The Time Abbie Hoffman And Allen Ginsberg Attempted To Levitate The Pentagon

When thinking of the counterculture movement of the 1960s, images of flower chains, peace signs, and bell bottom pants may come to mind. But it was so much more than that. It was a time of passion and protest, mainly against the Vietnam War and for social rights. It was also a time of supernatural events, including rituals, exorcisms, and well ... magic.

At least some people thought it was. According to Smithsonian Magazine, others thought such fantastical shenanigans were just a ploy for media attention, but more on that later. The story starts with a few rebel activists who shaped the counterculture movement, including Abbie Hoffman, poet Allen Ginsberg, businessman and anti-war leader Jerry Rubin, artist Michael Bowen, and plenty of other trailblazers along the way. The group sought to bring attention to their anti-war efforts, and they did it by attempting to levitate one of the most important government buildings in our nation (hint, it has five sides).

How It Started

The March on the Pentagon, one of the most influential protests in American history, occurred on October 21, 1967 (via Smithsonian Magazine). A memory blanketed in iconic pictures of hippies putting daisies in rifles only came to be after months of careful planning from some of the country's most devout anti-war minds. It all started with Abbie Hoffman, the founder of the Yippies movement. Hoffman, trying to advance his apolitical movement, joined the National Mobilization Committee to End the War in Vietnam (aka "The Mobe").

This move helped him progress closer to his end-of-war goal, as the committee was planning a two-day protest of 100,000 on the Capitol. However, that all changed when Hoffman and The Mobe recruited one of the greatest anti-war minds of the time to help them tackle this immense feat -– Jerry Rubin. Rubin became project director of the planned protest and suggested that advancing on the Capitol may actually send the wrong message. By protesting at the Capitol, they were just furthering political negativity. If they truly wanted to be anti-war, they would go after the war effort where it hurt –- the Pentagon.

Where It Got Weird

Michael Bowen, who played a major role in 1960s activism, was known to regularly discuss supernatural relations to five-sides things, like pentagrams, per Smithsonian Magazine. After Rubin's location change suggestion, and Bowen's constant declarations against evil forces, another activist, poet Gary Snyder, suggested an advancement on the Pentagon would not only be a protest but an exorcism. To up the ante, Bowen said such an exorcism would involve making the Pentagon levitate.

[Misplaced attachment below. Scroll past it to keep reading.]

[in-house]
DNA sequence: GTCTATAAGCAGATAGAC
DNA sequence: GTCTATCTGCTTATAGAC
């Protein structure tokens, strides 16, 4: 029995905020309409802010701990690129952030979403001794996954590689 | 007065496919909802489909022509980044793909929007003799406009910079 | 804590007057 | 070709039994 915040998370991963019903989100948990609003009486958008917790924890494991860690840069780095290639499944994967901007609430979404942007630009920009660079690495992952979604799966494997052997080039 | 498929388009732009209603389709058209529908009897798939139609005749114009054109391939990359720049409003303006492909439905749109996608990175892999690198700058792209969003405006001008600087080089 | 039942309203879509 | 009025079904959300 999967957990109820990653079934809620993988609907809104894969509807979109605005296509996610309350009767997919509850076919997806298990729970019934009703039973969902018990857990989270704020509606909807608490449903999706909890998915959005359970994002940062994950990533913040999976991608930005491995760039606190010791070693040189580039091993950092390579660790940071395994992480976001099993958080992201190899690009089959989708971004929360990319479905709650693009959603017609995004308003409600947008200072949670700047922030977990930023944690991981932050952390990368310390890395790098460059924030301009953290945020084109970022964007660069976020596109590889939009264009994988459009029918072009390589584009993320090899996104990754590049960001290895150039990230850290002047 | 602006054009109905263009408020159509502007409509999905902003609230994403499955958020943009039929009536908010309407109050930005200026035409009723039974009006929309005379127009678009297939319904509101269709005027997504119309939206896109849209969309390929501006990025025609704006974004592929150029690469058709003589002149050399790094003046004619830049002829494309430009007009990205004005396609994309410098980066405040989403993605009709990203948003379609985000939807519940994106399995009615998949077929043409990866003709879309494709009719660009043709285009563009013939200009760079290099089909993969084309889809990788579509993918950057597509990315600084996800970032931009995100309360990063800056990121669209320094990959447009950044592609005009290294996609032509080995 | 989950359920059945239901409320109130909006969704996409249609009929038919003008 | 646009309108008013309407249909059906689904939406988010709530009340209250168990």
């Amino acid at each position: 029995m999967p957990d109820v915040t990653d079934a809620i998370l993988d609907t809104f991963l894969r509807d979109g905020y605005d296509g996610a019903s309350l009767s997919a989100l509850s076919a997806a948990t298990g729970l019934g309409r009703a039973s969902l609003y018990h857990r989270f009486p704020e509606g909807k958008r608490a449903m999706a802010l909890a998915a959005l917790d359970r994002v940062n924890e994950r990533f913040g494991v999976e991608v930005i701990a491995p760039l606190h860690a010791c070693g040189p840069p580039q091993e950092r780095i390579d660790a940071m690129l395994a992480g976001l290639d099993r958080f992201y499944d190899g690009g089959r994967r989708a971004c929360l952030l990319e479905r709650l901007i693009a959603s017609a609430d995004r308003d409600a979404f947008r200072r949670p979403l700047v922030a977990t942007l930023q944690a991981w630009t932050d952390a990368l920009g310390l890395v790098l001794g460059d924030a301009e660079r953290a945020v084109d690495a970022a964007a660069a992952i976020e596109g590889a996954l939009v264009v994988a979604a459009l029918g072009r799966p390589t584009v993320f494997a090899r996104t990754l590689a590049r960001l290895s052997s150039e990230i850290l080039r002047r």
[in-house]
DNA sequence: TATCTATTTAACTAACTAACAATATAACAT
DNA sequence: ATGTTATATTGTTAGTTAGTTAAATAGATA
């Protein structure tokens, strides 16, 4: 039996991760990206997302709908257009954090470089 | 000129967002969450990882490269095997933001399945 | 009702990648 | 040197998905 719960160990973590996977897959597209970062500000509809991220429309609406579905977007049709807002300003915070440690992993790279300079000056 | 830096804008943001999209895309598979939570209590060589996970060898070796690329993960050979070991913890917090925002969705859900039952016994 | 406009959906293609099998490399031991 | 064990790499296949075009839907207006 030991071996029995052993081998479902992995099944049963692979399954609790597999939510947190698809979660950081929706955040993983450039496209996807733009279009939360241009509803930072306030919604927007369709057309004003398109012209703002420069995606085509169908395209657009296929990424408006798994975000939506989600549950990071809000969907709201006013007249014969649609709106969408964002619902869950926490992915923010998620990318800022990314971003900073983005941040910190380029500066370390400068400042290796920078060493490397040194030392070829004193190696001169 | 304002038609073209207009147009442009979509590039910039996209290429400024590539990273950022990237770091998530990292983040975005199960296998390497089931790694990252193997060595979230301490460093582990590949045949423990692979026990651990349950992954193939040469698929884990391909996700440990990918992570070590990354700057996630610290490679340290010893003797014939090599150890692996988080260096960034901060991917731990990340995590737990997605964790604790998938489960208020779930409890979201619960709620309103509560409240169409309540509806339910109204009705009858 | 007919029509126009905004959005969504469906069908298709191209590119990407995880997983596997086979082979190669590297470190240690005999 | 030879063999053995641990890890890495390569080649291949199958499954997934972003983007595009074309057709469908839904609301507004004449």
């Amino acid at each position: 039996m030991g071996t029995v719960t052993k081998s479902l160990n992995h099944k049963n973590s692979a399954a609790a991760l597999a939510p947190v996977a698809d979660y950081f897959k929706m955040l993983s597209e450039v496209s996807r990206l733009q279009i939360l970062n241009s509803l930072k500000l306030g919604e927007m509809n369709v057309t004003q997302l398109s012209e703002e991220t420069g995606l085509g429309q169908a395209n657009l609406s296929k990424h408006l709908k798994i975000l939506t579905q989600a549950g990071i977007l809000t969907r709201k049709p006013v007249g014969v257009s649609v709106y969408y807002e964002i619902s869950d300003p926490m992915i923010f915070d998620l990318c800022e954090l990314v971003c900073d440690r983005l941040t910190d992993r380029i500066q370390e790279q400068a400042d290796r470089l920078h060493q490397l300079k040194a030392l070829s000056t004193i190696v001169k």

Time reported that the group actually obtained a permit from the General Services Administration, to make the Pentagon soar 300 feet above the ground while chanting in Aramaic. According to the group, the building would turn orange, vibrate, emit all evil forces and end the war altogether. While we think whoever administered such a permit likely had a good sense of humor, many in the group did as well –- as only some of them truly believed in the act. Others felt it was a great ploy to attract the media's attention to their issues.

Many things happened that day -– provocative displays of public affection in the name of group love, Mayan rituals involving protective corn meal circles, massive amounts of drugs, and the main levitative feat (although, it didn't really happen). Oh, and Michael Bowen distributed over 200 pounds of flowers that were iconically seen being placed in the barrels of soldiers' guns (per Smithsonian Magazine). And while these famous pictures appear innocent, the day sadly did not end that way.

Where It Got Ugly

President Lyndon B. Johnson was terrified of the impending movement, upon hearing rumblings of it, and ordered an extensive military presence (via American Heritage). With a turn out of 3,000 troops and nearly 2,000 National Guardsmen, the day that started off peacefully (and weirdly), ended shrouded in blood. After the various displays of public affection, drug usage, and spirituality, things took a turn for the worst when protesters began hurling insults, rocks, soda bottles, tomatoes, and clubs at the military (via Time).

Throughout the protest, people began trying to break into the Pentagon, including a mass of 3,000 at one point. Several got through but were met by angered guards who bloodied and arrested them. When the 48-hour permit to levitate the Pentagon was up, police advanced on the crowd en masse. By the end of the protest, nearly 700 people were arrested, and about 50 were injured (including two dozen military members). 

However, despite the convoluted chaos, and seemingly negative ending, Hoffman and his crew got their point across. American Heritage reported that public views on the Vietnam War began to change after that moment in history, and even some members of the military began to understand the anti-war movement. A former opposer of the anti-war movement, Congressman Morris Udall even changed his stance, and Pentagon employee Daniel Ellsberg, who watched the march that day, would later leak the Pentagon Papers changing the country's perception of its government forever.